Through the Memorial Cloud we wish to create upon a site scarred by a terrifying loss, sorrow, and grief, a work of shared and individual mourning, as well as a gesture affirming our hopes, common dreams, and ability to rebuild.
Our intention is first to recognize and honor the victims of September 11, 2001 and February 26, 1993 within a special, shrouded, spiritual space, protected from the noise and pace of the city by a crystalline "cloud." The cloud's top surface is a translucent bandage healing a wound. Level with "Ground Zero" (street level) and permitting traversal, it reconnects the urban fabric of downtown. On the ground beneath the cloud each of the 2,982 victims is represented by a radiating circle of light embedded into the floor, which illuminates the engraved name of the individual victim but also projects a subtle ray of light upward into the cloud. During the day, the cloud, like an undulating veil, a sinuous surface forming cathedral-like vaults, channels daylight downward onto the field of names.
Together, the names form a design that we term the "Pompeii Scheme," because it represents individuals equally in the course of their lives, cut short by the attacks. A name appears near those of the people with whom he or she died. For example, the approximately 1400 individuals who perished in Tower One define the largest field of lights. This field is continuous with the group of approximately 600 who died in the second tower. The design's appearance reflects the cloud's topology of cupolas. A "Line of Rescuers" runs through both groups, where Firefighters, Police, and ordained and medical people can be represented.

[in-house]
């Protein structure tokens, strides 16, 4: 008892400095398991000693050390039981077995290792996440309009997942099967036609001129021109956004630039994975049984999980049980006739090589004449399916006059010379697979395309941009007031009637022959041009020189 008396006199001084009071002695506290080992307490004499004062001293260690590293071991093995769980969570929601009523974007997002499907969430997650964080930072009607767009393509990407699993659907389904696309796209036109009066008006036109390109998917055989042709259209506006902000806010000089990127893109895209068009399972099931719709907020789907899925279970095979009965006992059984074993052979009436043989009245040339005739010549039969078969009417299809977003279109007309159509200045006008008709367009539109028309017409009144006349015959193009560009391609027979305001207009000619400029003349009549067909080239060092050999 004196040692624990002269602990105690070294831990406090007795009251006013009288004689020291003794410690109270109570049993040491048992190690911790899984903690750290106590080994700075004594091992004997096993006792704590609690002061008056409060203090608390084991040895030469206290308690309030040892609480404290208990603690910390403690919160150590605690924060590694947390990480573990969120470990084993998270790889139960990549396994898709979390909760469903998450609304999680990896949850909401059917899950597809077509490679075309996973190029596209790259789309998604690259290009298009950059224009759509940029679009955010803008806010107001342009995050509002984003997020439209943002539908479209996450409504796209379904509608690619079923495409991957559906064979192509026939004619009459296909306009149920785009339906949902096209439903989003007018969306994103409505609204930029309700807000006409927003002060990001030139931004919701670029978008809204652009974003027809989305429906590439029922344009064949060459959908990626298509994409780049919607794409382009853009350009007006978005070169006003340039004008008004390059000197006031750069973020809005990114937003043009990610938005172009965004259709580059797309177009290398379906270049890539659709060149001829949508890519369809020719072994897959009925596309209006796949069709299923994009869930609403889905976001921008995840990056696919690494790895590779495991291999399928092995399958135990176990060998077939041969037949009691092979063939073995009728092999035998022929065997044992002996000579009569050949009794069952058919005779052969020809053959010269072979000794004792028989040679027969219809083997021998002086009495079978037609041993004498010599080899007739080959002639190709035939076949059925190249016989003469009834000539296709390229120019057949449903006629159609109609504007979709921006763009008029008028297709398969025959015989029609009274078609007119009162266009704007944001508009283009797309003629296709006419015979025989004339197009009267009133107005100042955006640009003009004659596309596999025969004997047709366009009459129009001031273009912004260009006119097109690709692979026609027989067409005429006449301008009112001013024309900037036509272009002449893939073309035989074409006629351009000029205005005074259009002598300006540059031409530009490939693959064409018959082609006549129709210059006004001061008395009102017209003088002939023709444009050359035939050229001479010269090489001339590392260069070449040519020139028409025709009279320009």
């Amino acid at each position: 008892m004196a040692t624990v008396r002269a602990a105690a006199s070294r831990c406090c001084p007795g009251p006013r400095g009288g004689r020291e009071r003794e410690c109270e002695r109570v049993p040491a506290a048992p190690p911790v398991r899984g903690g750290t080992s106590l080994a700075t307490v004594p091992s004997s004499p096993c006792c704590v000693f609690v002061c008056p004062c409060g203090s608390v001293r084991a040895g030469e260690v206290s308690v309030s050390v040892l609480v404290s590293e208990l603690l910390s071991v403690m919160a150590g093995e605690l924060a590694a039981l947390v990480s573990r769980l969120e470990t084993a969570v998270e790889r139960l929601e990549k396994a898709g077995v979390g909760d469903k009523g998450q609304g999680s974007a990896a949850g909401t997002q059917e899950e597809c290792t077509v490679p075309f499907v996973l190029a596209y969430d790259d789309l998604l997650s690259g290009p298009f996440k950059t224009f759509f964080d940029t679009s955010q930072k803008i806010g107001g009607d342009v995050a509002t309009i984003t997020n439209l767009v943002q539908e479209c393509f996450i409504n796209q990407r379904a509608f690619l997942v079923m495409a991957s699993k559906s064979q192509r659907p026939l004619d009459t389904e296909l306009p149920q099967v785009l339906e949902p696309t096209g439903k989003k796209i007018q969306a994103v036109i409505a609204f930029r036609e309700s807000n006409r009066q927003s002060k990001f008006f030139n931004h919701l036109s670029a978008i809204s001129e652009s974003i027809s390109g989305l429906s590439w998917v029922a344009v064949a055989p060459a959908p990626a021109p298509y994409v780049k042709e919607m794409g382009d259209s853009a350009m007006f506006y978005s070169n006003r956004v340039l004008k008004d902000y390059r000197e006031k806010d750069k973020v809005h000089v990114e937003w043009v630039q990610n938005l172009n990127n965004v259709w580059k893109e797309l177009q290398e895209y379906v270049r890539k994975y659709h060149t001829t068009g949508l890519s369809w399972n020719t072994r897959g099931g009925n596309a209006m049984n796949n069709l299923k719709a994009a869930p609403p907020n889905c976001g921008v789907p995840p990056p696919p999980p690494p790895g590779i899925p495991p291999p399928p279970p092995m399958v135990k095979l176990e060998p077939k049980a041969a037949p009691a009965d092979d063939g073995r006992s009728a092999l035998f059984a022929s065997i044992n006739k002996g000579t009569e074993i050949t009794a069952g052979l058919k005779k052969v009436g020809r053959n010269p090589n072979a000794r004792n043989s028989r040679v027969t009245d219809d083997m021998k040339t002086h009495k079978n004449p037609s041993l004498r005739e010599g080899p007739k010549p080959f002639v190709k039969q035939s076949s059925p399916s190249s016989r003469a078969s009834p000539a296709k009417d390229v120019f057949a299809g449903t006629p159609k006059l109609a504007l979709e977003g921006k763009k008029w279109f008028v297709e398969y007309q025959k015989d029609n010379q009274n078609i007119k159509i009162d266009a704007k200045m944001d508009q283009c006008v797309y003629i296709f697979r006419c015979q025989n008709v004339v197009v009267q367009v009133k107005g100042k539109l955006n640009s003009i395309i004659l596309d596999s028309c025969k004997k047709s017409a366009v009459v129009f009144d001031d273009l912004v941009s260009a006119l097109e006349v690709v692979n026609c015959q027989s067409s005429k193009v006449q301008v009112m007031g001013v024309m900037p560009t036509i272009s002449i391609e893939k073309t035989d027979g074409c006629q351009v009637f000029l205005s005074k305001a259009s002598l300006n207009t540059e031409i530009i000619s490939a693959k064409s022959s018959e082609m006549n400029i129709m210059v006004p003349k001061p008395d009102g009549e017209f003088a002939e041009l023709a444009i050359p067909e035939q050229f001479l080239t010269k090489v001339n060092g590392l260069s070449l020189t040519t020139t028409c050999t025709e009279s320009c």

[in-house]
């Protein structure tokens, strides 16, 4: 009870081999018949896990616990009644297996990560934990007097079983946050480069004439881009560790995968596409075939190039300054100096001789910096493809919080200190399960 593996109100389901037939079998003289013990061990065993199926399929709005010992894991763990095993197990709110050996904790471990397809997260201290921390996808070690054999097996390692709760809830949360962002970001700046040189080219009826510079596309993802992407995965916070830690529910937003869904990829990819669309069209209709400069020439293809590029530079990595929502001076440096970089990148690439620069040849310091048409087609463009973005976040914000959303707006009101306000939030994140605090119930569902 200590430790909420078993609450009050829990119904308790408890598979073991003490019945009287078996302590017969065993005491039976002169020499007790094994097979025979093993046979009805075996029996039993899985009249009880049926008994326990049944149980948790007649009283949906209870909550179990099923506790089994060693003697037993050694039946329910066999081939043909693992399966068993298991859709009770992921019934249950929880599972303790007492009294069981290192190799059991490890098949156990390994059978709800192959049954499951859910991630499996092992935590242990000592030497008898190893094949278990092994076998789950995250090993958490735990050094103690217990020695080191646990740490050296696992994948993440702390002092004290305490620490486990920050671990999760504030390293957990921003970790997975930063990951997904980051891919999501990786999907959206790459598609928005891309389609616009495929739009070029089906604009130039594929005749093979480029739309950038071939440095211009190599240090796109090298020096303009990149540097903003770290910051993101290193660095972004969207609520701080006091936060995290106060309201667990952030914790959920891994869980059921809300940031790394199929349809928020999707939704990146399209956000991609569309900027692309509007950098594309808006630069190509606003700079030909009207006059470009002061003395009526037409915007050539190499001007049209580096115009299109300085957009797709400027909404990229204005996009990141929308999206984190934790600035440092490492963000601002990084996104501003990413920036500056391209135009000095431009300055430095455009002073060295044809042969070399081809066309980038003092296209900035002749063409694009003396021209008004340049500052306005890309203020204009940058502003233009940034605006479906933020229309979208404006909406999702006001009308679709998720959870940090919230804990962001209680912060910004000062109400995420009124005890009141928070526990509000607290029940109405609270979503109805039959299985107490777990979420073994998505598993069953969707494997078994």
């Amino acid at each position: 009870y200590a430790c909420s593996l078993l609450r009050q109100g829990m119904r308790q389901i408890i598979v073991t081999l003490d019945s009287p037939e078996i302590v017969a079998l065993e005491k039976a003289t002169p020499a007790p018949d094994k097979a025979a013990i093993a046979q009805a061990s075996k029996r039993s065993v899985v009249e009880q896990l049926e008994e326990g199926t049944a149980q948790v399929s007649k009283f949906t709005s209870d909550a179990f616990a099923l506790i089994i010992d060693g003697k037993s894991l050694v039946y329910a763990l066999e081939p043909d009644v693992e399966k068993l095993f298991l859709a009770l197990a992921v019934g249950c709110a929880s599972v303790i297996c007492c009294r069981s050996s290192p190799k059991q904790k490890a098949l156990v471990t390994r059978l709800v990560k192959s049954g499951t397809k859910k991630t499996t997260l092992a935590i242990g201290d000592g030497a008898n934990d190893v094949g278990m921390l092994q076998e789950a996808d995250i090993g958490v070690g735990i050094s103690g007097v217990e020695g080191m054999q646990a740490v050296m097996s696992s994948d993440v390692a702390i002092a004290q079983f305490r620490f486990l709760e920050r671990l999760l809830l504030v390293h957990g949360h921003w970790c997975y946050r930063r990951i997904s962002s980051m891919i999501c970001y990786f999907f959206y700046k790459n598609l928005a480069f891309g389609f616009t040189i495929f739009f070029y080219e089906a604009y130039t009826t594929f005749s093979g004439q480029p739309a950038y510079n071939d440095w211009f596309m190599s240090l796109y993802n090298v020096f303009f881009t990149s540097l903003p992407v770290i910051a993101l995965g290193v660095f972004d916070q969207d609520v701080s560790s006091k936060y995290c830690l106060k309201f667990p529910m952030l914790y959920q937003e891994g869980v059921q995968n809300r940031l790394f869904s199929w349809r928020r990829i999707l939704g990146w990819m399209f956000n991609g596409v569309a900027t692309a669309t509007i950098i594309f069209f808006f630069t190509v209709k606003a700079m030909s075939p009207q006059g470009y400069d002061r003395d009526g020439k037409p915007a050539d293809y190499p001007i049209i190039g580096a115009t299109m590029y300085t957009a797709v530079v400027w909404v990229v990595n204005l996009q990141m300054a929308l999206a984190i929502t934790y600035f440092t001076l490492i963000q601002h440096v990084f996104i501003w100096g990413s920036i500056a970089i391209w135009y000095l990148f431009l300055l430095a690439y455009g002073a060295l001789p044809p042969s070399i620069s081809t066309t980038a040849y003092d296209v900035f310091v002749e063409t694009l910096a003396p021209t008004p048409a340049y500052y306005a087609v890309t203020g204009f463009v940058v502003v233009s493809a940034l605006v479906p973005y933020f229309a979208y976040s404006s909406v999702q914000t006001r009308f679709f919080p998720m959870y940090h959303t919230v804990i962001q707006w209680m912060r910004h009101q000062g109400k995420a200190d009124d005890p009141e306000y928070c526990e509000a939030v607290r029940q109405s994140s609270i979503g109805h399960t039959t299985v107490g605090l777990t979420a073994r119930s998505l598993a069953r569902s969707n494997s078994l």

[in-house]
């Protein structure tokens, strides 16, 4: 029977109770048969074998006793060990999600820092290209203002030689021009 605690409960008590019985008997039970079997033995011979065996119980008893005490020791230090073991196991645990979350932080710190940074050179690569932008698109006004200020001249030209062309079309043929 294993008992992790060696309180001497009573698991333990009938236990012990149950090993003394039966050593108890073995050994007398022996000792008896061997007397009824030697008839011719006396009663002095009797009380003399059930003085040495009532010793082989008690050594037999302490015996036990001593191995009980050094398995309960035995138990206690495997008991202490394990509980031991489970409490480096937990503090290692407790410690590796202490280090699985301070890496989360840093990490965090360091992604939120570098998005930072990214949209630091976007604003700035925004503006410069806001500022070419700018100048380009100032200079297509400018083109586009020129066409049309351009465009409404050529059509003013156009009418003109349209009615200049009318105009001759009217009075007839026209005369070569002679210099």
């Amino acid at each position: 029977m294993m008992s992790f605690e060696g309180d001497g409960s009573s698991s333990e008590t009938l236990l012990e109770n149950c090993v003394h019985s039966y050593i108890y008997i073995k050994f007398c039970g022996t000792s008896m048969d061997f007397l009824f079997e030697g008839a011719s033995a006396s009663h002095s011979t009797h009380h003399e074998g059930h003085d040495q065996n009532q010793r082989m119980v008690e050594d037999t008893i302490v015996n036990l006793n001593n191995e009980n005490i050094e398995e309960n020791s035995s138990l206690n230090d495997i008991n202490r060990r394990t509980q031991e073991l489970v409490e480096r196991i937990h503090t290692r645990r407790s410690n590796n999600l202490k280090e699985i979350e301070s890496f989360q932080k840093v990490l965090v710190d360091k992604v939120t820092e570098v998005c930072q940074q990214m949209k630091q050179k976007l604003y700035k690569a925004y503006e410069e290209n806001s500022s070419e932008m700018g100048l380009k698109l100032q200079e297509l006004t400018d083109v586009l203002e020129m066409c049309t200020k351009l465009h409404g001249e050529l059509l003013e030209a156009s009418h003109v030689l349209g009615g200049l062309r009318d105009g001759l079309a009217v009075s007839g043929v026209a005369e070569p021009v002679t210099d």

Our design is guided by our respect for the sacred ground. Accordingly, we limit the cloud to touching the ground for support on only five points; we judiciously open the earth beneath the World Trade Center Tower footprints only to provide visitors access to the symbolic "bedrock" level, creating thereby a processional passage of light and subterranean darkness. The procession that carries visitors beside the repository for the "unidentified remains" connects both footprints with the channel along the exposed slurry wall.
Through the Memorial Cloud we hope to elicit two more responses, one highly physical, the other imaginative, both of awe. One recovers a sensation associated with the World Trade Center Towers when we recall standing in their presence: the urge to look skywards, a vertical gesture associated with hope. With the second gesture we seek to give expression to a relation between those we mourn and those who live on affected by the tragedy and repercussions of the attacks. This is a relation between the finite and the sublime. The cloud's design as a bundle of 10,000 vertical conduits for light which support each other structurally, distributing forces of tension and compression, figuratively represents our shared responsiveness to crisis and our cumulative strength.
"In April 2003, the Lower Manhattan Development Corporation launched what became the largest design competition in history. Across six continents, from 63 nations and 49 states, 5,201 individuals answered the call to honor all who were killed in terrorist attacks on September 11, 2001 and February 26, 1993." (lmdc)
BBC / Baurmann Brooks Coersmeier was chosen as one of 8 finalists in the first stage of the competition. The work of the second stage was produced during six weeks, between September 28 and November 19th 2003, when the finalists' projects were publicly displayed. Several presentations to the 13 member jury followed between end of November 2003 and beginning of January 2004. After convening for a last presentation of 3 final projects, the jury placed "Passages of Light : The Memorial Cloud" second on January 5th 2004.
boards phase II
Lower Manhattan Development Corporation
special thanks to:
Gisela Baurmann, Sawad Brooks, Jonas Coersmeier